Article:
Performance of the imPulse device for the detection of atrial fibrillation in hospital settings
Sinéad T.J. McDonagh, PhD , Shelley Rhodes, PhD, Fiona C. Warren, PhD, Sam Keenan, BSc, Claire Pentecost, PhD, Philip Keeling, PhD, Martin James, MBBS, Rod S. Taylor, PhD), Christopher E. Clark, PhD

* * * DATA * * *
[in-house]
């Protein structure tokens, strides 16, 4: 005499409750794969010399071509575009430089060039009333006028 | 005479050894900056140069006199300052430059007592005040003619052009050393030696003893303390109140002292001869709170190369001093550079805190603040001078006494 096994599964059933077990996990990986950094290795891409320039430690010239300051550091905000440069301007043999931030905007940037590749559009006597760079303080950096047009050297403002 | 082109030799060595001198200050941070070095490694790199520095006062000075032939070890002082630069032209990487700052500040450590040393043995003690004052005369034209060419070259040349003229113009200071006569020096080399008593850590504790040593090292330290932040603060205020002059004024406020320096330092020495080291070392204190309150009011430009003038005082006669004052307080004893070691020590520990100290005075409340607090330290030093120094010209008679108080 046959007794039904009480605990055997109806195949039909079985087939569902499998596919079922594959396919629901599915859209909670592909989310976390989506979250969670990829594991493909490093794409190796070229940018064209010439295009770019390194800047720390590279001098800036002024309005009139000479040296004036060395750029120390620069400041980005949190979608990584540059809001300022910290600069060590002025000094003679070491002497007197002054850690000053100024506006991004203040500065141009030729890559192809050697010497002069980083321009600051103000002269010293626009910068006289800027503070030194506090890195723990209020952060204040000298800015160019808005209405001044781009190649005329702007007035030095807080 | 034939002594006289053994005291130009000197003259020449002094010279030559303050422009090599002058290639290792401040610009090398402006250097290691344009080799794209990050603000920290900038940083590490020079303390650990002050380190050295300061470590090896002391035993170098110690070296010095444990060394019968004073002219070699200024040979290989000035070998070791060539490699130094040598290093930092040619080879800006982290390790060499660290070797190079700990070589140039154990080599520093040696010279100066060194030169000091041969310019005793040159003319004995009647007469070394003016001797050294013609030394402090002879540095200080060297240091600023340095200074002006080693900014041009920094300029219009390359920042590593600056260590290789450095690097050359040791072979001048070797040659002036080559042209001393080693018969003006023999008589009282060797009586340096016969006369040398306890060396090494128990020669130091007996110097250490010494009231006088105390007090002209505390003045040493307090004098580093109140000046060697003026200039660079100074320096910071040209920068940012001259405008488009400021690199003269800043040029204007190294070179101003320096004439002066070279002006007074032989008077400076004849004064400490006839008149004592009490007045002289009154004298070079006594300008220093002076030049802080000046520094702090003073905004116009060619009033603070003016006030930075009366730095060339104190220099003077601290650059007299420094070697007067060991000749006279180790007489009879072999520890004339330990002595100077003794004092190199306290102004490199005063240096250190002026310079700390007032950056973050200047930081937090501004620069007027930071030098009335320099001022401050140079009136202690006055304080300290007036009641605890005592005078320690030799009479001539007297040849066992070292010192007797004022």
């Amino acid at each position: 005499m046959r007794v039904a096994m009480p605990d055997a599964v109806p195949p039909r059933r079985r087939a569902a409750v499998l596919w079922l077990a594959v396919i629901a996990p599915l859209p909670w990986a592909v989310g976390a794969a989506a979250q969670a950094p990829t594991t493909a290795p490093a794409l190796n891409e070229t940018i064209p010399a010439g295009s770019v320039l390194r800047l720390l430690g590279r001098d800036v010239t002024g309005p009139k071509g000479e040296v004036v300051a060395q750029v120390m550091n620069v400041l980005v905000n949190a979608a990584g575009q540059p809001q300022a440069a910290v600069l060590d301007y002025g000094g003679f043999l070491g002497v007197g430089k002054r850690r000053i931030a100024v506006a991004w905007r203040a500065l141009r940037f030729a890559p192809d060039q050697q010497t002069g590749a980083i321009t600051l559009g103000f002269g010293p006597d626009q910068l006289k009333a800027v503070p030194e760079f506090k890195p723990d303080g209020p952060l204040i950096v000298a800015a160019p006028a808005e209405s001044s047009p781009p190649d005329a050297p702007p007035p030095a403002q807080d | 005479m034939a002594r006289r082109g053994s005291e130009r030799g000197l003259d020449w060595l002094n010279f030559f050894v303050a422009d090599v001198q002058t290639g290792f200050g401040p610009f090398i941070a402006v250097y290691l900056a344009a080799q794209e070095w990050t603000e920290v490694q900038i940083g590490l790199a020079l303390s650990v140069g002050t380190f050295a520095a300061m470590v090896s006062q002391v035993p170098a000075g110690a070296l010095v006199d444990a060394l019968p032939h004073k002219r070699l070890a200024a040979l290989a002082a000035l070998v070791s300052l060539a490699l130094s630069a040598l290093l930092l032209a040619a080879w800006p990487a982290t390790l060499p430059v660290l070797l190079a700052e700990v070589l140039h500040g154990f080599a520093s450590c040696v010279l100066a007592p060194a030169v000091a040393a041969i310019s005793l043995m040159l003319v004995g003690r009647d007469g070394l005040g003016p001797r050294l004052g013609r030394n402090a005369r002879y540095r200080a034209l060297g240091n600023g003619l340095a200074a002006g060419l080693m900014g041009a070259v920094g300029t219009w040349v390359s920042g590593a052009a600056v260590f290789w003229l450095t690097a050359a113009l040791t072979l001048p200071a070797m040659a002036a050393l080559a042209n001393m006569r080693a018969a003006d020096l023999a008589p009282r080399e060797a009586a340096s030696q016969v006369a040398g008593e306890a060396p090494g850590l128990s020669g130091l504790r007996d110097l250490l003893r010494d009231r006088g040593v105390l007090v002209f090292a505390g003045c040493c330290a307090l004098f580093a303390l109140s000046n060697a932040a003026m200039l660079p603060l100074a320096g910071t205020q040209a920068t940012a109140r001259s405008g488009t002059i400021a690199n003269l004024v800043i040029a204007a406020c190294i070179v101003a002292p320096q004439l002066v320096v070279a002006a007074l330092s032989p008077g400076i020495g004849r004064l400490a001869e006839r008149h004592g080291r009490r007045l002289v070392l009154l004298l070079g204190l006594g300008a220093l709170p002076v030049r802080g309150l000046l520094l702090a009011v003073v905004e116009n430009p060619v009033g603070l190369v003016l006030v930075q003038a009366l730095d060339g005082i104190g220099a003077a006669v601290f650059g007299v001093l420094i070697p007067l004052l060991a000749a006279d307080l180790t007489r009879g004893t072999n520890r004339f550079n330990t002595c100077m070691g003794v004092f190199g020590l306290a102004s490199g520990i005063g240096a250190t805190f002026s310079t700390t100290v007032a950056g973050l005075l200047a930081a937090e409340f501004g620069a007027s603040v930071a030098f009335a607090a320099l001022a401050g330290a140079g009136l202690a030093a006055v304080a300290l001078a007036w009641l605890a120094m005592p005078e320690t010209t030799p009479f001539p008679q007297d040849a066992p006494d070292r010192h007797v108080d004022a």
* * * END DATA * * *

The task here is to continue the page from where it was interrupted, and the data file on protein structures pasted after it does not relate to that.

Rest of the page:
Background Atrial fibrillation (AF) increases thromboembolism and stroke risk; this can be reduced by oral anticoagulation, but only if AF is detected. A portable, point-of-care device, capable of accurately detecting and identifying AF, could reduce workload and diagnostic delay by minimizing need for follow-up 12-lead electrocardiogram (ECGs). Objective To assess the diagnostic performance of the Plessey imPulse lead I ECG device compared with a 12-lead ECG in detecting AF. Methods Cross-sectional diagnostic accuracy study. Participants underwent simultaneous 12-lead ECG and imPulse device recordings. The imPulse device reports AF to be “probable,” “possible,” “unlikely,” or “uncontrolled AF unlikely.” imPulse and ECG reference results were cross-tabulated; sensitivity, specificity, positive/negative predictive values, and positive/negative likelihood ratios with 95% confidence interval (CI) were estimated based on different imPulse device report categorizations and heart rate subgroups. Results A total of 217 participants were recruited (mean age 70.2 [standard deviation 12.7]), 56% male, 57% outpatients, 43% inpatients) and 199 were included in analyses. AF was diagnosed on ECG for 41 of 199 (20.6%) participants and reported by imPulse as possible, probable, or uncontrolled AF unlikely present for 49 of 199 (24.6%). Sensitivity and specificity for imPulse detection of possible, probable, or uncontrolled AF unlikely vs unlikely, compared with ECG, were 80.5% (95% CI, 65.1%–91.2%) and 89.9% (84.1%–94.1%), respectively. When probable or uncontrolled AF unlikely were compared vs possible or unlikely AF, sensitivity and specificity were 63.4% (46.9%–77.9%) and 98.1% (94.6%–99.6%), respectively. Conclusion The imPulse device has moderate sensitivity and good specificity compared with ECG AF detection in a hospital setting.